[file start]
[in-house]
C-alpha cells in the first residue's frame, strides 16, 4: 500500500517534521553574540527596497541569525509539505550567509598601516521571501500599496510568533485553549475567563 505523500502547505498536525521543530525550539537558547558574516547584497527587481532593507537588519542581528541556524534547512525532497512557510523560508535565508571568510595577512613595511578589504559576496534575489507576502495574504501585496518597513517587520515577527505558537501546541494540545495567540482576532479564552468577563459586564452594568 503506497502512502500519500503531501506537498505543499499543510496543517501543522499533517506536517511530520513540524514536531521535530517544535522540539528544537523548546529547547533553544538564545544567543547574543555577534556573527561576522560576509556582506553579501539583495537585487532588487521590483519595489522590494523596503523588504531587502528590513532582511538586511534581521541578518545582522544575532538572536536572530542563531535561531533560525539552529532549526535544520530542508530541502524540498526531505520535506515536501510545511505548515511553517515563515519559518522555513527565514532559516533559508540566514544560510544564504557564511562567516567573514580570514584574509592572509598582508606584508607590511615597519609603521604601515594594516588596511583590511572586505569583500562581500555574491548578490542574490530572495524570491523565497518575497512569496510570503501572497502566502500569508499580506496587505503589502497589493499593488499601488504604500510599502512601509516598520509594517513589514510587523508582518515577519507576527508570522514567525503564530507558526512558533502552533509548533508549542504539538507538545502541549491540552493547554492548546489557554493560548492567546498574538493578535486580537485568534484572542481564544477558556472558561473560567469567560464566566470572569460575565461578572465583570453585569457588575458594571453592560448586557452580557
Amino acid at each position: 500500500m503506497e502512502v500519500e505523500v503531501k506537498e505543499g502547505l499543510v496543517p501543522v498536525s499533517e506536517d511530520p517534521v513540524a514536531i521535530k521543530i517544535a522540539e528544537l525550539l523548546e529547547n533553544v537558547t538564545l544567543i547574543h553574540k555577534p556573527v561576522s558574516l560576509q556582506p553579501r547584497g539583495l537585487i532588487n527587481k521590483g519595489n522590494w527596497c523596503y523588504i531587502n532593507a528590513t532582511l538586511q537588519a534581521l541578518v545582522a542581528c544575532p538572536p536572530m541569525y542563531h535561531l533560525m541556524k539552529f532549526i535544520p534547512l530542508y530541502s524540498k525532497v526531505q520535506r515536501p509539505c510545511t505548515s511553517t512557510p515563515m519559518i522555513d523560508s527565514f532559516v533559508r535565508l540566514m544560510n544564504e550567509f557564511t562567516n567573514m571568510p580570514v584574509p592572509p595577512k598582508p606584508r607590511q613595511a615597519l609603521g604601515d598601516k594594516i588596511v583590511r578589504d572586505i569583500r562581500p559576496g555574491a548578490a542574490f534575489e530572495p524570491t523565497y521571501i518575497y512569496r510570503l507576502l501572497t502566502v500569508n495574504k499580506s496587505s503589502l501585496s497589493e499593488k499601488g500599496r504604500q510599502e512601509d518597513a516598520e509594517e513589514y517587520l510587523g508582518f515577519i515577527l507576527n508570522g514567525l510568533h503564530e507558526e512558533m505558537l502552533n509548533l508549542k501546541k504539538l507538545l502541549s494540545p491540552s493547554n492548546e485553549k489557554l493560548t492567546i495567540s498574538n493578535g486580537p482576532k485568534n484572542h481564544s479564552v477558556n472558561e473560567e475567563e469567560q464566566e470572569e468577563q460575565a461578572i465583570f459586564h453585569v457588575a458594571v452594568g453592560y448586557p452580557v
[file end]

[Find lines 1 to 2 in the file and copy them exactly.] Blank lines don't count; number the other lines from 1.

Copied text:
[in-house]
C-alpha cells in the first residue's frame, strides 16, 4: 500500500517534521553574540527596497541569525509539505550567509598601516521571501500599496510568533485553549475567563 505523500502547505498536525521543530525550539537558547558574516547584497527587481532593507537588519542581528541556524534547512525532497512557510523560508535565508571568510595577512613595511578589504559576496534575489507576502495574504501585496518597513517587520515577527505558537501546541494540545495567540482576532479564552468577563459586564452594568 503506497502512502500519500503531501506537498505543499499543510496543517501543522499533517506536517511530520513540524514536531521535530517544535522540539528544537523548546529547547533553544538564545544567543547574543555577534556573527561576522560576509556582506553579501539583495537585487532588487521590483519595489522590494523596503523588504531587502528590513532582511538586511534581521541578518545582522544575532538572536536572530542563531535561531533560525539552529532549526535544520530542508530541502524540498526531505520535506515536501510545511505548515511553517515563515519559518522555513527565514532559516533559508540566514544560510544564504557564511562567516567573514580570514584574509592572509598582508606584508607590511615597519609603521604601515594594516588596511583590511572586505569583500562581500555574491548578490542574490530572495524570491523565497518575497512569496510570503501572497502566502500569508499580506496587505503589502497589493499593488499601488504604500510599502512601509516598520509594517513589514510587523508582518515577519507576527508570522514567525503564530507558526512558533502552533509548533508549542504539538507538545502541549491540552493547554492548546489557554493560548492567546498574538493578535486580537485568534484572542481564544477558556472558561473560567469567560464566566470572569460575565461578572465583570453585569457588575458594571453592560448586557452580557